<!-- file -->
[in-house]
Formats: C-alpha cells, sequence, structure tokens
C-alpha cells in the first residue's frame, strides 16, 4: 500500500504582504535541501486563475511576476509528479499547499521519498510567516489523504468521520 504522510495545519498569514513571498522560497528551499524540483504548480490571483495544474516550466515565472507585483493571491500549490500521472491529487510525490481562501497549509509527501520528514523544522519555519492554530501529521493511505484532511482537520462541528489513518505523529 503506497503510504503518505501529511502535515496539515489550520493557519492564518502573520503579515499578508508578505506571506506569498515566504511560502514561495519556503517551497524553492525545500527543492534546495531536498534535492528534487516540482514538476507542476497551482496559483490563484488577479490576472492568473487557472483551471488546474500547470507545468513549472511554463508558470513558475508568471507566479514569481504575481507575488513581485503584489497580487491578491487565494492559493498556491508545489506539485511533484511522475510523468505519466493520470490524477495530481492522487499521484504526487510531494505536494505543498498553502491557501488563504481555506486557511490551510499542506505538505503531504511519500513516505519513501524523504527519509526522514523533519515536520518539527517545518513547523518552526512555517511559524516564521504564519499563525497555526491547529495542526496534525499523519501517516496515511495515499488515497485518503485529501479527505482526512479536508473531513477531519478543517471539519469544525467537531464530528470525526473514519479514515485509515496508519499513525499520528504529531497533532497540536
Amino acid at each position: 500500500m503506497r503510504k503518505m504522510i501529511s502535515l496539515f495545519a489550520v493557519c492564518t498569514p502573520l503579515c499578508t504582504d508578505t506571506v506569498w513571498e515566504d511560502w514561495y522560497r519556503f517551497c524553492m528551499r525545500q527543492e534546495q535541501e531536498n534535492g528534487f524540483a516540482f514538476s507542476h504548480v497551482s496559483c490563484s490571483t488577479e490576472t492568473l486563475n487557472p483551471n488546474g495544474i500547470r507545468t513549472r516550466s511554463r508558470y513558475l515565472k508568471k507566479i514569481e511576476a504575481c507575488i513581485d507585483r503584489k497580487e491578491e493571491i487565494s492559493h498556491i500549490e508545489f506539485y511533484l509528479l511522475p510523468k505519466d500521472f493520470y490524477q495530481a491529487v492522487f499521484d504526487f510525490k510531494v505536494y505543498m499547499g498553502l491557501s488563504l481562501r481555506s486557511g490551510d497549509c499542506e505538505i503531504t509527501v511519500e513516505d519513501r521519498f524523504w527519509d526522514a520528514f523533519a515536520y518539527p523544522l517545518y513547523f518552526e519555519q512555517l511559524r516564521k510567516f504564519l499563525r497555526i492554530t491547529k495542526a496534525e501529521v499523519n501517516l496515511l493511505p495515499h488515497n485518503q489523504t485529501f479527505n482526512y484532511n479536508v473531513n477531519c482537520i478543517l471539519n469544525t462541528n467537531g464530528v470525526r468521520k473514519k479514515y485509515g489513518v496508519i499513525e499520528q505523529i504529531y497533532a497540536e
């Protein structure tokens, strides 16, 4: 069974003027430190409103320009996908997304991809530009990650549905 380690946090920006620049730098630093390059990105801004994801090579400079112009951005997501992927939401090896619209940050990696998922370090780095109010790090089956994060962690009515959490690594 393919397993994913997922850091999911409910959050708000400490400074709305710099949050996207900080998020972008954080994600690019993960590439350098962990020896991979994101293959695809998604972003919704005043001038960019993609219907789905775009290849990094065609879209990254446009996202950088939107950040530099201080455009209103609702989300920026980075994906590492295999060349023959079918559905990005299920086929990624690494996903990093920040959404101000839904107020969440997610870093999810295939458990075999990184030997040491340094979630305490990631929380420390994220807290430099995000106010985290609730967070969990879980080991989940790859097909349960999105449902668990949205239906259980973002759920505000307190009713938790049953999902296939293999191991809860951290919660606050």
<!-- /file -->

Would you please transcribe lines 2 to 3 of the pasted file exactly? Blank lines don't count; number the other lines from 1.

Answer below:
Formats: C-alpha cells, sequence, structure tokens
C-alpha cells in the first residue's frame, strides 16, 4: 500500500504582504535541501486563475511576476509528479499547499521519498510567516489523504468521520 504522510495545519498569514513571498522560497528551499524540483504548480490571483495544474516550466515565472507585483493571491500549490500521472491529487510525490481562501497549509509527501520528514523544522519555519492554530501529521493511505484532511482537520462541528489513518505523529 503506497503510504503518505501529511502535515496539515489550520493557519492564518502573520503579515499578508508578505506571506506569498515566504511560502514561495519556503517551497524553492525545500527543492534546495531536498534535492528534487516540482514538476507542476497551482496559483490563484488577479490576472492568473487557472483551471488546474500547470507545468513549472511554463508558470513558475508568471507566479514569481504575481507575488513581485503584489497580487491578491487565494492559493498556491508545489506539485511533484511522475510523468505519466493520470490524477495530481492522487499521484504526487510531494505536494505543498498553502491557501488563504481555506486557511490551510499542506505538505503531504511519500513516505519513501524523504527519509526522514523533519515536520518539527517545518513547523518552526512555517511559524516564521504564519499563525497555526491547529495542526496534525499523519501517516496515511495515499488515497485518503485529501479527505482526512479536508473531513477531519478543517471539519469544525467537531464530528470525526473514519479514515485509515496508519499513525499520528504529531497533532497540536